Sunday, August 9, 2009
Raised Vegetable Bed - An Update, Part Trois
So here's the latest update with my modest raised vegetable bed. As you can see there has been some significant growth, mostly with the zucchini's and the red brandywine tomatoes. The porch tomatoes are growing well; however, one has grown so much that I needed three corkscrew supports to hold its weight and train it to not overtake the asparagus growing behind it and the zucchini/cucumbers growing in the front of the raised bed.
The red brandywine has been growing more out then up and I had to tie twine to the branches to sustain the weight of the tomatoes. It almost looks as if I have a tall ship in my back yard.
The tomatoes so far haven't been affected by late blight, though I have sprayed them as a preventative. A few are starting to blush, but it's taking a really long time for anything to ripen. So far only one tomato from the porch tomato plant is even close to ripening.
The zucchini and cucumbers have been a big disappointment. Everyone told me about the incredible yield I would get by planting 6 zucchini and 6 cucumber in my raised bed. Out of the ones I planted, 3 zucchini have grown to a good size and 1 cucumber plant has made decent progress while the rest died, but so far, only 1 actual zucchini fruit has grown to a size worth picking and eating (it was excellent). The rest have grown flowers that just fall off before the fruit can get a chance to start growing.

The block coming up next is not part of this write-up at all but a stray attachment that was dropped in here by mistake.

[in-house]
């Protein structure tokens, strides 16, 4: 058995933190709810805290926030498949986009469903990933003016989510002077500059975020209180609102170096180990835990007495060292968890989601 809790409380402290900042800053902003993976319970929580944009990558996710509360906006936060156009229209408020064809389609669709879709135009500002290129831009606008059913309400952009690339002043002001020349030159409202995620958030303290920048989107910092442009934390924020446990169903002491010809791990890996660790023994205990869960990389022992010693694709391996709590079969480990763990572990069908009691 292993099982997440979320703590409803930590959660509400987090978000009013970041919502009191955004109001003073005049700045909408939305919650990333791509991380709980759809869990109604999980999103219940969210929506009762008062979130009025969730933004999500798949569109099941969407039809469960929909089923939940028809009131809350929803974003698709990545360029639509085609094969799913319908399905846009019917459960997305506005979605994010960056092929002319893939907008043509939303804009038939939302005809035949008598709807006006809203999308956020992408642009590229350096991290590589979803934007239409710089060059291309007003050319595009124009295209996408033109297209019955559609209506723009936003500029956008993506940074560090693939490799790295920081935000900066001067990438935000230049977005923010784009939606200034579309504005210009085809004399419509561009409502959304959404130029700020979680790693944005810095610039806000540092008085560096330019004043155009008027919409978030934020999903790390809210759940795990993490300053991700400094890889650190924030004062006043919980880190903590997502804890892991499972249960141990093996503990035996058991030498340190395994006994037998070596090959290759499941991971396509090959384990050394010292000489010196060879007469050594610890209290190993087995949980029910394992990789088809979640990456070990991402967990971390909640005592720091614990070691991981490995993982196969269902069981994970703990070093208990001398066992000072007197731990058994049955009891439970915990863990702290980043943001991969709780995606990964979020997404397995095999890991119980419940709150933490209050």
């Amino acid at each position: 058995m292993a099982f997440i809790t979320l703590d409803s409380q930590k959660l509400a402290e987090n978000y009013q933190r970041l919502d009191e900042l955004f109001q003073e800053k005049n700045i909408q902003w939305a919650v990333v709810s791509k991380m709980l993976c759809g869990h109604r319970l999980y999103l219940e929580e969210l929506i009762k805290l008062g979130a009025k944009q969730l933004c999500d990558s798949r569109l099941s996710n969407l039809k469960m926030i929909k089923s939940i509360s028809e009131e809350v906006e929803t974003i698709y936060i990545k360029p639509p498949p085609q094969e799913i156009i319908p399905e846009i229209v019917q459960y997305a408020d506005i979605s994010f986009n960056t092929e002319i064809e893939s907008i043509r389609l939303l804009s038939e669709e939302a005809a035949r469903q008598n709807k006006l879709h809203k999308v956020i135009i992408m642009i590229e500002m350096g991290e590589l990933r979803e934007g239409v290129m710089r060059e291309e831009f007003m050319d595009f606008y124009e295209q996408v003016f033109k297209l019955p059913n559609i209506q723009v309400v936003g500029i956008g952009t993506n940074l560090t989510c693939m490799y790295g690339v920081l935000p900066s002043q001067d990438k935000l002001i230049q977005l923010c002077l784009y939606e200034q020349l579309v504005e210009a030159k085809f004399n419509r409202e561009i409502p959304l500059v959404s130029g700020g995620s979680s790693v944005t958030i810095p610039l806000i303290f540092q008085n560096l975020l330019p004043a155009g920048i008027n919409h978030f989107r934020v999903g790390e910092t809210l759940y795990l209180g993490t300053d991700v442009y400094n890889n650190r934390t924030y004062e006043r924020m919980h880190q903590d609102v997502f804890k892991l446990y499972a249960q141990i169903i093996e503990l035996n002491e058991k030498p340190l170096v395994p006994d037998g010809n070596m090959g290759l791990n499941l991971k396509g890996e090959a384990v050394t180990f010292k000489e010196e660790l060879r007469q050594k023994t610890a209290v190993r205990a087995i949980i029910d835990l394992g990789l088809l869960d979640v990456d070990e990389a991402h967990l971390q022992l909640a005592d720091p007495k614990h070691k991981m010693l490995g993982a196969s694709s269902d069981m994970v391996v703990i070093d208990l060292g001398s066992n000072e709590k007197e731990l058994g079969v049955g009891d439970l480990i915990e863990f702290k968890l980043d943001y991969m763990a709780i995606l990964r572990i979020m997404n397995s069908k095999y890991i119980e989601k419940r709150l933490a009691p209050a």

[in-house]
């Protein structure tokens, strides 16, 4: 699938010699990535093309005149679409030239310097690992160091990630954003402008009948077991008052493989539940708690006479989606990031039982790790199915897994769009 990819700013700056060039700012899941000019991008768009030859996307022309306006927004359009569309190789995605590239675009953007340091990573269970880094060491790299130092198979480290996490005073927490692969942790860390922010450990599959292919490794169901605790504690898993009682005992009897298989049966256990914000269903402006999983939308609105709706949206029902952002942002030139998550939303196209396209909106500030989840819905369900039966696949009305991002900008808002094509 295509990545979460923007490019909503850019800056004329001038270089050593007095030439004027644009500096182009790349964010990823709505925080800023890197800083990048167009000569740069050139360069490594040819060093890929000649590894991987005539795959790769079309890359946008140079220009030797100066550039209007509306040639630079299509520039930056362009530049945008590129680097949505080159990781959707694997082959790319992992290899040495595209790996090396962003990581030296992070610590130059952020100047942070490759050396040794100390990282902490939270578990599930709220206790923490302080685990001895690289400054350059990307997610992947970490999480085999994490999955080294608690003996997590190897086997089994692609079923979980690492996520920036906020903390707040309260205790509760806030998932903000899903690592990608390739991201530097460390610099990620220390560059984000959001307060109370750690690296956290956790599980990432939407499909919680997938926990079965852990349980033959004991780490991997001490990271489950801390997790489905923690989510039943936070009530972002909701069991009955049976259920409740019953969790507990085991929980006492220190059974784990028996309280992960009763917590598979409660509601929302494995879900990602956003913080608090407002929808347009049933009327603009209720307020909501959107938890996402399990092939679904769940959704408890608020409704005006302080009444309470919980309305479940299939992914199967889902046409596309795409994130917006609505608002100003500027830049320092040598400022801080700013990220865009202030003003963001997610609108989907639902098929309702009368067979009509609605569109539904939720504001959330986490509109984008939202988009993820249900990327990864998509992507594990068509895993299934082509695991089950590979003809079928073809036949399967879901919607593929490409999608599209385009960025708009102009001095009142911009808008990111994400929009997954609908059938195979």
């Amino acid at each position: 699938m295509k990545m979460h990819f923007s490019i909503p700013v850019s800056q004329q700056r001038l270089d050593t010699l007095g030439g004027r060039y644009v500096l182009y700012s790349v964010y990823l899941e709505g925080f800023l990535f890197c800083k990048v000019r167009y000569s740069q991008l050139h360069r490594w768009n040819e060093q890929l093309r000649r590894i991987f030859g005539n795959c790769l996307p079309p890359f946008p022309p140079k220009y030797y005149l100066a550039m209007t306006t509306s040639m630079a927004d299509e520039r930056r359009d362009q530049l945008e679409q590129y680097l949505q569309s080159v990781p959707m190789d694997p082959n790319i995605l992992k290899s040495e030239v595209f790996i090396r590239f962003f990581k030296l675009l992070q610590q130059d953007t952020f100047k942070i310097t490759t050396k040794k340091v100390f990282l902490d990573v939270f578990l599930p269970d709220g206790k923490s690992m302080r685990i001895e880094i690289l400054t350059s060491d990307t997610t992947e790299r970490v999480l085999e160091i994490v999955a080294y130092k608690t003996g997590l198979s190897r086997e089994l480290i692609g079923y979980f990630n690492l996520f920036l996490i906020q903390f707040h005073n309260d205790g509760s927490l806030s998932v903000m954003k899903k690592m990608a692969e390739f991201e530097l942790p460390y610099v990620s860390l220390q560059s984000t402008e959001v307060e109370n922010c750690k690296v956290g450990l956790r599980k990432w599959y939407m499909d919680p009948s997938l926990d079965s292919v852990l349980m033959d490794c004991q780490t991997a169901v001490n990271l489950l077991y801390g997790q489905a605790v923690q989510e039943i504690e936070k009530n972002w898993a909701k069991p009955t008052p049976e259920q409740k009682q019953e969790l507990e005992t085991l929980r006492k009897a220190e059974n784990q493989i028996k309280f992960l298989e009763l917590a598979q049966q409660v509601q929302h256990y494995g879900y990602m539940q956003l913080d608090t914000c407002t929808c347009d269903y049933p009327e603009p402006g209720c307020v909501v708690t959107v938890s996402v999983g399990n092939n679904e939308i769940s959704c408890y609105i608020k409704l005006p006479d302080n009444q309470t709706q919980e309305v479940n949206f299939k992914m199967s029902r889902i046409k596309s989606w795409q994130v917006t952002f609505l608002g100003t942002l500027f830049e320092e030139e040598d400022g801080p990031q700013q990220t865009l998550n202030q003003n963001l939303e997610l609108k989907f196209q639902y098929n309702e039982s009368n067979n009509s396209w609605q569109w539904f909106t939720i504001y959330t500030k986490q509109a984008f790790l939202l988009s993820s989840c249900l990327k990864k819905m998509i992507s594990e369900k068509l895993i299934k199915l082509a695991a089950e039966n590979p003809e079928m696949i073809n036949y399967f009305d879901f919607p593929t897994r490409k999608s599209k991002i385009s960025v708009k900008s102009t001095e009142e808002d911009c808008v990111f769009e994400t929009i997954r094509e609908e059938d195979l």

I have run into some Powdery Mildew on the zucchinis. I've been combating it with a solution that's 9 parts water, 1 part milk (1%). So far it seems to be working, but I need to apply it often, in the mornings/evenings and regularly through the weekend. We'll see what happens.
It has not been a good season for our basil. This is the best it's looked all season and is a pretty sad example. I can see the new growth, but it was just too rainy and cold at the beginning of the season to have a good start.
In addition to the raised bed, I have a fig tree. The fig tree by itself is a family heirloom. When my grandfather came over from Portugal in the 30's, he wanted to bring a little bit of his home with him, so he took clippings of the fig trees on their land and sewed them into the hem of his pants. A fig tree took root in Danbury, CT, where the weather wasn't generally hospitable for aMediterranean plant, but every fall, he'd cut the tap root to lay the tree on the ground and cover it with leaves until eventually the tree got used to the weather and he simply took the leaf rakings and pilled it on the tree (which looked more like a bush). When my grandparents died, my aunt took a clipping of the fig tree and cultivated it in her apartment, where it took root and has been living indoors for a good 10 years. Recently, she gave me the tree to put outside in my yare, where it's now flourishing in the sun and (lots of) rain. It's started to grow green figs, which are small but very sweet.
Lastly is our red pepper plant. We decided to try the hanging method and put it on the porch, and the peppers are beginning to blush. It was quite an ordeal getting this plant into the upside-down, self-watering contraption that deserves a post all its own, so that's for later.
But that's the update thus far. We hope the next post will feature some edible progress.